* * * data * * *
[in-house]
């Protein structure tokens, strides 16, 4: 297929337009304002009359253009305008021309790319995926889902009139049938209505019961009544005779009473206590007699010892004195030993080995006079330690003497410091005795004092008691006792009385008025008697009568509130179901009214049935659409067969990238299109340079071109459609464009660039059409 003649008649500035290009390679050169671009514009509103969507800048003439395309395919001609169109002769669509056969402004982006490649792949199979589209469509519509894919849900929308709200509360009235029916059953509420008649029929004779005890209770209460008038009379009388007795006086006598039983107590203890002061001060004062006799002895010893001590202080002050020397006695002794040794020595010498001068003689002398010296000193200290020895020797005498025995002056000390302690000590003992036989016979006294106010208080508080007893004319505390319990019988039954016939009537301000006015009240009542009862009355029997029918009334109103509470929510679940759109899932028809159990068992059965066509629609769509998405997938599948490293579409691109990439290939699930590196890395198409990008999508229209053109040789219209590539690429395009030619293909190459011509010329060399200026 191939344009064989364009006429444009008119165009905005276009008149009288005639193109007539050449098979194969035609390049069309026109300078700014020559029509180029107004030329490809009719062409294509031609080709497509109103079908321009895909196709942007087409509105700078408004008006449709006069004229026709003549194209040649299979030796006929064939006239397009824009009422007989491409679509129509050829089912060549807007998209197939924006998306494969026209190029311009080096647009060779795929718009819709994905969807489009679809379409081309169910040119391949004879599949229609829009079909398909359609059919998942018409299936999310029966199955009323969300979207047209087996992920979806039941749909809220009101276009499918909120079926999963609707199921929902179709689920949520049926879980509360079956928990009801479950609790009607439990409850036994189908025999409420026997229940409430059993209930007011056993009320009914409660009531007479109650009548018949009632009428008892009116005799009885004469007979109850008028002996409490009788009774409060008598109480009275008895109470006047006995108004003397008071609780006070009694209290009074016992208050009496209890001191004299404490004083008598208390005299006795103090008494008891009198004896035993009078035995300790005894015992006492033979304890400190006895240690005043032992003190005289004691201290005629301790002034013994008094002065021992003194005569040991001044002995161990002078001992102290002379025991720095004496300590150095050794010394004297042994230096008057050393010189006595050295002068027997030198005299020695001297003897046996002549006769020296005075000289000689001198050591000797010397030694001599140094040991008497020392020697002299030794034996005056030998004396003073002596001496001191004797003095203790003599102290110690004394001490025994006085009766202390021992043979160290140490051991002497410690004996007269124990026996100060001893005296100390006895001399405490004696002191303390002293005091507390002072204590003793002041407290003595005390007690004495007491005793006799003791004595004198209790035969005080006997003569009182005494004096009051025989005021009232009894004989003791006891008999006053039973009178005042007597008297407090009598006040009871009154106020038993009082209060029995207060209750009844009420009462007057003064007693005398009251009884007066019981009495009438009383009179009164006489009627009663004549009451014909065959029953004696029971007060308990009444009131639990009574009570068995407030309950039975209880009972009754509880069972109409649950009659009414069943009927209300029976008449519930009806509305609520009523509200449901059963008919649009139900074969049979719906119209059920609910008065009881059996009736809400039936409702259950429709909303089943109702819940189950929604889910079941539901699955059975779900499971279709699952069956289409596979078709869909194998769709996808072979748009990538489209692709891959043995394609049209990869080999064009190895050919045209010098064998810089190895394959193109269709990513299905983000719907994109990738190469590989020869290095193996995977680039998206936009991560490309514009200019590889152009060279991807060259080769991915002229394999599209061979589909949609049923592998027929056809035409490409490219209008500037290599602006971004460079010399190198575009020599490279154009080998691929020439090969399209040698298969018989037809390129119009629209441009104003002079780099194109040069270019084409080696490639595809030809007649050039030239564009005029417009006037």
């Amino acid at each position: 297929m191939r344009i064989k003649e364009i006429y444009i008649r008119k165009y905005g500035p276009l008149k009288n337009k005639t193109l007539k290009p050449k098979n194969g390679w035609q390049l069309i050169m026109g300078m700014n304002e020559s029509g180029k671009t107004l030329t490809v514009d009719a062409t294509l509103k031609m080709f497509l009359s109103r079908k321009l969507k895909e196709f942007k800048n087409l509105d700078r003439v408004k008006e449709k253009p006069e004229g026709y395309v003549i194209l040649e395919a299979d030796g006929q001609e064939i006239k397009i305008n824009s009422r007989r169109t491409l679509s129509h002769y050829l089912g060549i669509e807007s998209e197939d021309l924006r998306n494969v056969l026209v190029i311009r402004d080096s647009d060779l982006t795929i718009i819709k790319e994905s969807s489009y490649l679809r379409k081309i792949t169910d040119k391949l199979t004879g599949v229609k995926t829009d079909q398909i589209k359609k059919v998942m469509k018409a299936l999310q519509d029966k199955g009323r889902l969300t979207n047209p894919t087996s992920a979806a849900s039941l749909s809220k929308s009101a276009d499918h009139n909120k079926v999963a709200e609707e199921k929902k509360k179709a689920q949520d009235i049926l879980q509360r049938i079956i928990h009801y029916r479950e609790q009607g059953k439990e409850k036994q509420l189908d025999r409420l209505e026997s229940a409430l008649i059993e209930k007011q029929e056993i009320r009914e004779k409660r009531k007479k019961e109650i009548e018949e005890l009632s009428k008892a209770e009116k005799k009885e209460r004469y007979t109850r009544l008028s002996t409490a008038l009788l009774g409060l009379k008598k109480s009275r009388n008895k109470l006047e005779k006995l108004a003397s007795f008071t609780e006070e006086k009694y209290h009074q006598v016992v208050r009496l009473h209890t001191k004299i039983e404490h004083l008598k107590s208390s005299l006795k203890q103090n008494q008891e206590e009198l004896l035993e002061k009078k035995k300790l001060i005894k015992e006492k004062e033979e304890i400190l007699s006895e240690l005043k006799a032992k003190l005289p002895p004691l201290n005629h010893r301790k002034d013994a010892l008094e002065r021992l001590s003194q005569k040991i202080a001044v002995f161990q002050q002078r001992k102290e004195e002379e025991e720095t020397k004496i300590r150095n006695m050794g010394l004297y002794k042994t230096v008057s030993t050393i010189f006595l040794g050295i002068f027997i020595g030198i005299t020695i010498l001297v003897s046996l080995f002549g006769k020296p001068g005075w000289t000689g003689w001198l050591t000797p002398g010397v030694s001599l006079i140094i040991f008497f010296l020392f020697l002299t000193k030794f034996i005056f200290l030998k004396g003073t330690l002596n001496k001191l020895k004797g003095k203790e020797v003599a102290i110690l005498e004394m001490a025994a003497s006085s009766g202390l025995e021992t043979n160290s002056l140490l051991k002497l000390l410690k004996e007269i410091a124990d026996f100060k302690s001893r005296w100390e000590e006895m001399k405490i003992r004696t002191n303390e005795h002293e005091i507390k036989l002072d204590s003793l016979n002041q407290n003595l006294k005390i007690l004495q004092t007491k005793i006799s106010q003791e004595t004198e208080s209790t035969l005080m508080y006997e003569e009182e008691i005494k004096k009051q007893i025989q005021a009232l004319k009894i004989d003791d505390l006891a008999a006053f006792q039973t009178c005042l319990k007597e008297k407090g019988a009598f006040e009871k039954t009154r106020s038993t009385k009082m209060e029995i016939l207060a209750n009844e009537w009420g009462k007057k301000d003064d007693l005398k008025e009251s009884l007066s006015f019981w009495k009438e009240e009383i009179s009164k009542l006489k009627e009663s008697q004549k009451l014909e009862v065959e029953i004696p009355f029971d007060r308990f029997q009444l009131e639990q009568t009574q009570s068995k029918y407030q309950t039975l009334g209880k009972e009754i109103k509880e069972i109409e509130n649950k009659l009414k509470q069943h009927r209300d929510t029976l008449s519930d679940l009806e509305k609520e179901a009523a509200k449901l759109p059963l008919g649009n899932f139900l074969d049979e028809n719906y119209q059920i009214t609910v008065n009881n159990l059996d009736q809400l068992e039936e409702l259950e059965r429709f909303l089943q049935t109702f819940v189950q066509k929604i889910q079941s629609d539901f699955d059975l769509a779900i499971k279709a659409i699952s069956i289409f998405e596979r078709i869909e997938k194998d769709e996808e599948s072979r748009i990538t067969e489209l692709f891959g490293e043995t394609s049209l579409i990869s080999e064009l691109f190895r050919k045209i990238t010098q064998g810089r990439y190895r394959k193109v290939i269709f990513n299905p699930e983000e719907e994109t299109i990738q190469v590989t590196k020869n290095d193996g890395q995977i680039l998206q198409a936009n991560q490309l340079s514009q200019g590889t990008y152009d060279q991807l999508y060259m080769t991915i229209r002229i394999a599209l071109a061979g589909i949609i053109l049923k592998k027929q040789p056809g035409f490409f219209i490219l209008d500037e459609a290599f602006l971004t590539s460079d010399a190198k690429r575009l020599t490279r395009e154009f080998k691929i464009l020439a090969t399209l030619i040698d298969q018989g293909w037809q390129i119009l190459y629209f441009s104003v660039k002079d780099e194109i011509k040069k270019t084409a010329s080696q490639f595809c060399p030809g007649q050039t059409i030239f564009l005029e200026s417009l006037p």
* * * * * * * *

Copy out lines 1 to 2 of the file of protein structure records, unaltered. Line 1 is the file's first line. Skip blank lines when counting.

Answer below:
[in-house]
């Protein structure tokens, strides 16, 4: 297929337009304002009359253009305008021309790319995926889902009139049938209505019961009544005779009473206590007699010892004195030993080995006079330690003497410091005795004092008691006792009385008025008697009568509130179901009214049935659409067969990238299109340079071109459609464009660039059409 003649008649500035290009390679050169671009514009509103969507800048003439395309395919001609169109002769669509056969402004982006490649792949199979589209469509519509894919849900929308709200509360009235029916059953509420008649029929004779005890209770209460008038009379009388007795006086006598039983107590203890002061001060004062006799002895010893001590202080002050020397006695002794040794020595010498001068003689002398010296000193200290020895020797005498025995002056000390302690000590003992036989016979006294106010208080508080007893004319505390319990019988039954016939009537301000006015009240009542009862009355029997029918009334109103509470929510679940759109899932028809159990068992059965066509629609769509998405997938599948490293579409691109990439290939699930590196890395198409990008999508229209053109040789219209590539690429395009030619293909190459011509010329060399200026 191939344009064989364009006429444009008119165009905005276009008149009288005639193109007539050449098979194969035609390049069309026109300078700014020559029509180029107004030329490809009719062409294509031609080709497509109103079908321009895909196709942007087409509105700078408004008006449709006069004229026709003549194209040649299979030796006929064939006239397009824009009422007989491409679509129509050829089912060549807007998209197939924006998306494969026209190029311009080096647009060779795929718009819709994905969807489009679809379409081309169910040119391949004879599949229609829009079909398909359609059919998942018409299936999310029966199955009323969300979207047209087996992920979806039941749909809220009101276009499918909120079926999963609707199921929902179709689920949520049926879980509360079956928990009801479950609790009607439990409850036994189908025999409420026997229940409430059993209930007011056993009320009914409660009531007479109650009548018949009632009428008892009116005799009885004469007979109850008028002996409490009788009774409060008598109480009275008895109470006047006995108004003397008071609780006070009694209290009074016992208050009496209890001191004299404490004083008598208390005299006795103090008494008891009198004896035993009078035995300790005894015992006492033979304890400190006895240690005043032992003190005289004691201290005629301790002034013994008094002065021992003194005569040991001044002995161990002078001992102290002379025991720095004496300590150095050794010394004297042994230096008057050393010189006595050295002068027997030198005299020695001297003897046996002549006769020296005075000289000689001198050591000797010397030694001599140094040991008497020392020697002299030794034996005056030998004396003073002596001496001191004797003095203790003599102290110690004394001490025994006085009766202390021992043979160290140490051991002497410690004996007269124990026996100060001893005296100390006895001399405490004696002191303390002293005091507390002072204590003793002041407290003595005390007690004495007491005793006799003791004595004198209790035969005080006997003569009182005494004096009051025989005021009232009894004989003791006891008999006053039973009178005042007597008297407090009598006040009871009154106020038993009082209060029995207060209750009844009420009462007057003064007693005398009251009884007066019981009495009438009383009179009164006489009627009663004549009451014909065959029953004696029971007060308990009444009131639990009574009570068995407030309950039975209880009972009754509880069972109409649950009659009414069943009927209300029976008449519930009806509305609520009523509200449901059963008919649009139900074969049979719906119209059920609910008065009881059996009736809400039936409702259950429709909303089943109702819940189950929604889910079941539901699955059975779900499971279709699952069956289409596979078709869909194998769709996808072979748009990538489209692709891959043995394609049209990869080999064009190895050919045209010098064998810089190895394959193109269709990513299905983000719907994109990738190469590989020869290095193996995977680039998206936009991560490309514009200019590889152009060279991807060259080769991915002229394999599209061979589909949609049923592998027929056809035409490409490219209008500037290599602006971004460079010399190198575009020599490279154009080998691929020439090969399209040698298969018989037809390129119009629209441009104003002079780099194109040069270019084409080696490639595809030809007649050039030239564009005029417009006037």